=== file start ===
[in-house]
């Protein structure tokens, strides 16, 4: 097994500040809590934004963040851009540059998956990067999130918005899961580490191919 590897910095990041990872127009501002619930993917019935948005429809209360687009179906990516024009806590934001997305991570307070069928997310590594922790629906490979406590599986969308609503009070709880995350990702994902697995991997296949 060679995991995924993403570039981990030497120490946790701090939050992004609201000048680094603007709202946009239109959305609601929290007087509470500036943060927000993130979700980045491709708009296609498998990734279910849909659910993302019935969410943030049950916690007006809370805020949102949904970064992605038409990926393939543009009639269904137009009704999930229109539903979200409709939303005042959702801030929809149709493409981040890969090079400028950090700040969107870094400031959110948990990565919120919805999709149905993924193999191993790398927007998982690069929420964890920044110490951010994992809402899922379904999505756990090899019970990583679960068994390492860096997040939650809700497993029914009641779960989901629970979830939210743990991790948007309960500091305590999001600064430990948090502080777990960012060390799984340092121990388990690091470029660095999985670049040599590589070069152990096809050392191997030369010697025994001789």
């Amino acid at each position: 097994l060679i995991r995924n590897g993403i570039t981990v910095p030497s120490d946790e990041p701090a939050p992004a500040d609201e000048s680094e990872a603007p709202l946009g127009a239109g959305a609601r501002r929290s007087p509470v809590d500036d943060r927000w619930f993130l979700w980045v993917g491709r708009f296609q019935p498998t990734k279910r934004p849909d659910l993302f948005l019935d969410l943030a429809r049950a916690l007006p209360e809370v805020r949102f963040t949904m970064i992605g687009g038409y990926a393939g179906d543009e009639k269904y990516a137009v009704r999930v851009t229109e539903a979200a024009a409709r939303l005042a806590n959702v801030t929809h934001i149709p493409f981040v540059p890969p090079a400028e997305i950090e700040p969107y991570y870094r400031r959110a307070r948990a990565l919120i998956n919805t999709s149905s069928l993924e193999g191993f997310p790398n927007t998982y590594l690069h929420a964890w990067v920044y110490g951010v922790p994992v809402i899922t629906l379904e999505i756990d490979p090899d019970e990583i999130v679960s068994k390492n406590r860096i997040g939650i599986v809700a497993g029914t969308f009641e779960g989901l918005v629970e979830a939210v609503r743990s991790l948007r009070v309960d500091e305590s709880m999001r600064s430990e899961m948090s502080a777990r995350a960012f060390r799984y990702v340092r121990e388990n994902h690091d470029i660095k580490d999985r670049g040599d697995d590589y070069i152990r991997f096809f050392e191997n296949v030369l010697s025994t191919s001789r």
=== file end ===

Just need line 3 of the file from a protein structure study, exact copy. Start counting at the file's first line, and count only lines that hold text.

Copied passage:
């Amino acid at each position: 097994l060679i995991r995924n590897g993403i570039t981990v910095p030497s120490d946790e990041p701090a939050p992004a500040d609201e000048s680094e990872a603007p709202l946009g127009a239109g959305a609601r501002r929290s007087p509470v809590d500036d943060r927000w619930f993130l979700w980045v993917g491709r708009f296609q019935p498998t990734k279910r934004p849909d659910l993302f948005l019935d969410l943030a429809r049950a916690l007006p209360e809370v805020r949102f963040t949904m970064i992605g687009g038409y990926a393939g179906d543009e009639k269904y990516a137009v009704r999930v851009t229109e539903a979200a024009a409709r939303l005042a806590n959702v801030t929809h934001i149709p493409f981040v540059p890969p090079a400028e997305i950090e700040p969107y991570y870094r400031r959110a307070r948990a990565l919120i998956n919805t999709s149905s069928l993924e193999g191993f997310p790398n927007t998982y590594l690069h929420a964890w990067v920044y110490g951010v922790p994992v809402i899922t629906l379904e999505i756990d490979p090899d019970e990583i999130v679960s068994k390492n406590r860096i997040g939650i599986v809700a497993g029914t969308f009641e779960g989901l918005v629970e979830a939210v609503r743990s991790l948007r009070v309960d500091e305590s709880m999001r600064s430990e899961m948090s502080a777990r995350a960012f060390r799984y990702v340092r121990e388990n994902h690091d470029i660095k580490d999985r670049g040599d697995d590589y070069i152990r991997f096809f050392e191997n296949v030369l010697s025994t191919s001789r």